I absolutely loved this book.
It is a small story, one that doesn't take on the end of the world, or some monumentally epic adventure, or anything of the sort. It is about a girl - Verity Boone - who returns to her hometown of Catawissa, PA fifteen years after the death of her mother, Sarah Ann, in the late 1800's. Verity was raised by her aunt, and has been corresponding with a young man named Nathaniel, and they have fallen in love via their letters and agreed to marry after her return to Catawissa.
This is my third wonderful YA historical fiction book this year - the other two are Out of the Easy by Ruta Sepetys and In the Shadow of Blackbirds by Cat Winters. In the deluge of YA paranormals/dystopians these three books have really stood out to me as being something special. Well-written, small in scope, but absorbing, well-written and very compelling.
I don't want to give away spoilers, because when Verity arrives in Catawissa, she soon discovers that her mother has been buried on unhallowed ground with her young apprentice, who was married to Verity's Uncle John, and that their graves are inside of a metal cage. No one wants to tell Verity why the graves are untended, and why the metal cages are there. In addition, there is also some stolen Revolutionary War gold that figures prominently in the story.
Suffice it to say that nothing is as it seems in Catawissa. By this I do not mean that there are supernatural forces at work - this is a story of all-to-human nefariousness, greed and violence.
There is sort of a love triangle, as well, which I usually hate with the passion of a thousand burning suns. Here, though, it worked for me. Verity has her choice of two young men: Nate, the young farmer who is considered to be quite a catch, and the doctor's apprentice, Hadley Jones, who openly makes his interest in Verity known. I think that one of the reasons that it did work for me is because of the historical period setting. Verity was an appealing young woman because she was pretty, her father was a property owner, and because she had a polish to her that the Catawissa women lacked as a result of her upbringing.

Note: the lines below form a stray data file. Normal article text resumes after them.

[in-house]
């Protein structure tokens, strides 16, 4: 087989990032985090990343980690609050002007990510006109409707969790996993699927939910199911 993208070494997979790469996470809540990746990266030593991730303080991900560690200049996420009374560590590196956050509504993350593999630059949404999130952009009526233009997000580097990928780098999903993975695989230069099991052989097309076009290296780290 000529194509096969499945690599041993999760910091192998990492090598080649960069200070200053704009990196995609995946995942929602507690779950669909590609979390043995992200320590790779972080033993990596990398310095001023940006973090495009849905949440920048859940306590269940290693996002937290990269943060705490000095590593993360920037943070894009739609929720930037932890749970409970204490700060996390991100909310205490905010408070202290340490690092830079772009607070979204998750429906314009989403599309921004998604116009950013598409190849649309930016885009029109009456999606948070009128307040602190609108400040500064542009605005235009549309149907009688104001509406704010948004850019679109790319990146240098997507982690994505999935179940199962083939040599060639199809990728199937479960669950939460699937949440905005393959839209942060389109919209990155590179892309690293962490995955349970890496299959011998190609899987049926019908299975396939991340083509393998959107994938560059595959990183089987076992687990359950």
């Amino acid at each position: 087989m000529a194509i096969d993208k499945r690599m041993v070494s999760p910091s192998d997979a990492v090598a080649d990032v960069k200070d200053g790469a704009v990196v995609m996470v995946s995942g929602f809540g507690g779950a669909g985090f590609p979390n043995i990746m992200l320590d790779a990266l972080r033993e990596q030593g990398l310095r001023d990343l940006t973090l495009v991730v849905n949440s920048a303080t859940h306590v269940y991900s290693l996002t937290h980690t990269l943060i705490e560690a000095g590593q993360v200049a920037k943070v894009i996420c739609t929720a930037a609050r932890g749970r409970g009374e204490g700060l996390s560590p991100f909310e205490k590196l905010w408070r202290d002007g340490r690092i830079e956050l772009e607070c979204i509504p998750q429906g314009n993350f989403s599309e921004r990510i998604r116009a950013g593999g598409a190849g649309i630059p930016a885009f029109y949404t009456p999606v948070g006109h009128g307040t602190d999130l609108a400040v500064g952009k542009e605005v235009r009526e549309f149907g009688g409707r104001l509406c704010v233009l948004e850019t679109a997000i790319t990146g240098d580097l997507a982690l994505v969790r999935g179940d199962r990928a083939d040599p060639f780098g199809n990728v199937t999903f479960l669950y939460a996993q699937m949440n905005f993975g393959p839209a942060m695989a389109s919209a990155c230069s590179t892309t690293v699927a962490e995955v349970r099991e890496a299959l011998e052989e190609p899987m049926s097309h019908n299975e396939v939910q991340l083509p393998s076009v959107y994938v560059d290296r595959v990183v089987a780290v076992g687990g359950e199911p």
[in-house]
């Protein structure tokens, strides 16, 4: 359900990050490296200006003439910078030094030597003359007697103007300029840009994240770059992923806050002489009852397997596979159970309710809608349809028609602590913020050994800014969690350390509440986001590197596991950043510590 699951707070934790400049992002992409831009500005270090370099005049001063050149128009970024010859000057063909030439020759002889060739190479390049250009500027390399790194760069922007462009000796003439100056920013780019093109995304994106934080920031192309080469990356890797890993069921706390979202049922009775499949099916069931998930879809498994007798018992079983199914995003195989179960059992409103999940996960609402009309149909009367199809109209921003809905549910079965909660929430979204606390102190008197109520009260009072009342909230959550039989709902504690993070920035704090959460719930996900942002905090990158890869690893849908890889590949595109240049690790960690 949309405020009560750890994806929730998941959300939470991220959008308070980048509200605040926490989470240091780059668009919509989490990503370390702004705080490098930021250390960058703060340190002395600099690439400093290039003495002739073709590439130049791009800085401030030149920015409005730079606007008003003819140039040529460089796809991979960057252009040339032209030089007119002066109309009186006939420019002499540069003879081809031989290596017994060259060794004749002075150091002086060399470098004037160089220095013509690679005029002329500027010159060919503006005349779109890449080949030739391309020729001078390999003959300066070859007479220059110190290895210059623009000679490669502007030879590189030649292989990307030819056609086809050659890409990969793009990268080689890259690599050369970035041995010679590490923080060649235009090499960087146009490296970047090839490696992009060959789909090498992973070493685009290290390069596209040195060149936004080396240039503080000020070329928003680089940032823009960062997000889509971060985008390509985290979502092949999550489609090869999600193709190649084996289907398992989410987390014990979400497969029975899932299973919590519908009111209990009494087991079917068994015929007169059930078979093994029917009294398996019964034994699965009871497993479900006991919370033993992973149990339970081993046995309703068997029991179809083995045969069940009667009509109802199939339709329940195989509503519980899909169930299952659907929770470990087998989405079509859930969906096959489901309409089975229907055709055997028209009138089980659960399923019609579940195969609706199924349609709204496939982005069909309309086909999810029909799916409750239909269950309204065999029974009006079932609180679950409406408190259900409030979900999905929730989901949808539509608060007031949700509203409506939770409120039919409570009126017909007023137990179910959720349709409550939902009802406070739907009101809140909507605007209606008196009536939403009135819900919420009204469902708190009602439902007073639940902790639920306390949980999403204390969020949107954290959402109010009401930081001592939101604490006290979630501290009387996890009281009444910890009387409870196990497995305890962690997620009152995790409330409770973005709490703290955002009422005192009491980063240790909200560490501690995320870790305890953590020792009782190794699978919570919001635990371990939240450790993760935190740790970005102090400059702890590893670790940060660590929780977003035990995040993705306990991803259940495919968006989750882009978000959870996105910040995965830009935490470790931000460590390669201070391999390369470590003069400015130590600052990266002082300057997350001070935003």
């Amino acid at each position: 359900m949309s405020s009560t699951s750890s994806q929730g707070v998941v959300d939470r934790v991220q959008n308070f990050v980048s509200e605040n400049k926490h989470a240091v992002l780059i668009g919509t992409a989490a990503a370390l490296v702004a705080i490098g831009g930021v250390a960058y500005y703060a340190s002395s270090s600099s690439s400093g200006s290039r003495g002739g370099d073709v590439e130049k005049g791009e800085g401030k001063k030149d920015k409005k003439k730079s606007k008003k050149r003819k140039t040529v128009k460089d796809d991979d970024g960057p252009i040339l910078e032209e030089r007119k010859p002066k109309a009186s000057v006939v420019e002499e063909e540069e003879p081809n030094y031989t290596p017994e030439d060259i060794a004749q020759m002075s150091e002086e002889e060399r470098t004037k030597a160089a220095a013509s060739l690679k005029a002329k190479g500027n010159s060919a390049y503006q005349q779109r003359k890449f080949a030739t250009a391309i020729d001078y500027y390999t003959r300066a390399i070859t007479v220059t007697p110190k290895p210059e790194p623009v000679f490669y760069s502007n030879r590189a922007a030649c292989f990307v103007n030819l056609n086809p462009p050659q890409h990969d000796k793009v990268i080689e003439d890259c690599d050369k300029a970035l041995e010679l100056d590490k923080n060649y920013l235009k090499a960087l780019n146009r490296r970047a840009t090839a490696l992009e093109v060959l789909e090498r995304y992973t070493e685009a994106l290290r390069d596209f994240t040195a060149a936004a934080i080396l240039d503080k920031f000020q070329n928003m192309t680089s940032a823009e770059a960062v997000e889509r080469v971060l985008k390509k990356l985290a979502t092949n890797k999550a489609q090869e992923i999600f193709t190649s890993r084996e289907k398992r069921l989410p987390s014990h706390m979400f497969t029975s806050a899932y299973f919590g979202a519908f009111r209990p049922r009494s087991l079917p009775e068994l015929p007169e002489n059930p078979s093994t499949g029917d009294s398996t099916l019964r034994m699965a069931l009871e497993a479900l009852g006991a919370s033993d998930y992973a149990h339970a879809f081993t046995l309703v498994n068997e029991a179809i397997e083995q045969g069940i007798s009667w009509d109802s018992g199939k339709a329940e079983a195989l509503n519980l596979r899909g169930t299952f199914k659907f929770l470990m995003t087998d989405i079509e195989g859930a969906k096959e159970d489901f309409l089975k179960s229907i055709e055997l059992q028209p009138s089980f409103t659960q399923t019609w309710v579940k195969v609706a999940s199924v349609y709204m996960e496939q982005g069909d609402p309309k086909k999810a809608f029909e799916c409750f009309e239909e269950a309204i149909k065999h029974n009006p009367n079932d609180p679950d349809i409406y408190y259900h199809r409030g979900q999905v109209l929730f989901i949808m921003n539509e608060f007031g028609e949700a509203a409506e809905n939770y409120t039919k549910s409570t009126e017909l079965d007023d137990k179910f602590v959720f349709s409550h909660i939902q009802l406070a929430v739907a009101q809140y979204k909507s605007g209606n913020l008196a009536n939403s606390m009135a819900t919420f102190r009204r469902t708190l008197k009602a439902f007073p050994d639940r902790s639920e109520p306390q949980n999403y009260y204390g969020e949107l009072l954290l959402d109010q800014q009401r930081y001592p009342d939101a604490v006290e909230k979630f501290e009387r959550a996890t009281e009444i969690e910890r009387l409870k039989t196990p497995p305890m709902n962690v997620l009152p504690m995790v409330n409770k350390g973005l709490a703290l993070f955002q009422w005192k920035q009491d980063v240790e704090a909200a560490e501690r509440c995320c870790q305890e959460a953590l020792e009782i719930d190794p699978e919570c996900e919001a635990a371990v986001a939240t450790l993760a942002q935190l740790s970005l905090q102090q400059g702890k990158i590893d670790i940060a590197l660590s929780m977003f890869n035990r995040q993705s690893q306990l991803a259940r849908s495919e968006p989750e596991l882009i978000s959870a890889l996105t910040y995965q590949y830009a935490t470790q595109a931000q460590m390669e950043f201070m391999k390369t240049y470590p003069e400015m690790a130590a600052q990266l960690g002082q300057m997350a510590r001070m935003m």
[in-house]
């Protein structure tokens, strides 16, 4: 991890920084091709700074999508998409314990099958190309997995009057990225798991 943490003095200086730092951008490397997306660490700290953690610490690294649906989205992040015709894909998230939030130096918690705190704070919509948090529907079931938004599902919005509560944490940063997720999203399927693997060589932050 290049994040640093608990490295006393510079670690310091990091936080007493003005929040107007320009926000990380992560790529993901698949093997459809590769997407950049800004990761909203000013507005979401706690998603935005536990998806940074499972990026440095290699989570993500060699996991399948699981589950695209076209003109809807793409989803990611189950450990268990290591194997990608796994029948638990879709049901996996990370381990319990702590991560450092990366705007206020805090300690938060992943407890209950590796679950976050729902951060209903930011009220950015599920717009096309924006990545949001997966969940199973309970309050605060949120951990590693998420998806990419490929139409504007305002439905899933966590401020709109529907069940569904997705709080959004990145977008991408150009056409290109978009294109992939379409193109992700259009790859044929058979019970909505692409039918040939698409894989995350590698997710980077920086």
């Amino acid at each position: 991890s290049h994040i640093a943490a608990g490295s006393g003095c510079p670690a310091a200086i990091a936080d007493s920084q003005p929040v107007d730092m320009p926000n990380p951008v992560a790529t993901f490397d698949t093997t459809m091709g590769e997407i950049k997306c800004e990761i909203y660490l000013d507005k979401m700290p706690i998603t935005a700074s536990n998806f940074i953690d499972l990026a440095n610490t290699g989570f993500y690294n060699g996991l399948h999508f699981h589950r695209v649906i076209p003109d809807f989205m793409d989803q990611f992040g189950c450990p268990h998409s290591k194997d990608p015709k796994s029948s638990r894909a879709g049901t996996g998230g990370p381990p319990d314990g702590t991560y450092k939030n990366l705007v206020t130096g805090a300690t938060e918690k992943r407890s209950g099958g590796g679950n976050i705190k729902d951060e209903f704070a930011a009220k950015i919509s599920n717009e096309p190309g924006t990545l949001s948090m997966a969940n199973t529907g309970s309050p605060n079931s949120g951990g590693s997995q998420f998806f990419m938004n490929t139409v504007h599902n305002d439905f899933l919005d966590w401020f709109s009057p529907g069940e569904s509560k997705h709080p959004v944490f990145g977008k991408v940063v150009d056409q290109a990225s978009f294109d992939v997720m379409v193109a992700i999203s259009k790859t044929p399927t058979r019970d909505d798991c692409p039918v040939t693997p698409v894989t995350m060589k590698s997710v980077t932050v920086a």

It made sense to me that two young men would be vying for her affections - she was out of the common way in her little society. In addition, Verity acknowledges that both of them are attracted to her, and while she is a bit bewildered at the attention, she also recognizes that much of her appeal is related to the fact that she brings into any marriage the likelihood of financial gain to the successful suitor, and this bothers her. One of the reasons that I typically really dislike the love triangle is because it doesn't make sense that two exceptional males would be in love with the same quite unexceptional (often boring, petty, not very likeable) protagonist. The moment that she makes her choice is lovely, actually, and convincing.
Anyway, I am going to leave it at that, because I highly recommend this book, and don't want to spoil it.
One last quote, non-spoilerific:
"I thought love was - big and loud and sudden, like a thunderbolt." She looked back, meeting his eyes, "I didn't know it was deep and quiet and grew upon a woman slowly, until one day she realizes it's the very breath and smiles and tears of her life."
Page 131 of 326:
"Miss Boone, you don't want to stir up old trouble. Everyone's accustomed to those graves where they are and trying to make changes will just resurrect old stories."
"What stories?" Verity demanded.
"Nothing you want to hear my dear."
Somehow I expect that this is not going to satisfy Verity.
Page 112 of 321:
I am liking this one. Historical fiction. No paranormal, set in colonial New England. Story developing nicely. Rather introspective.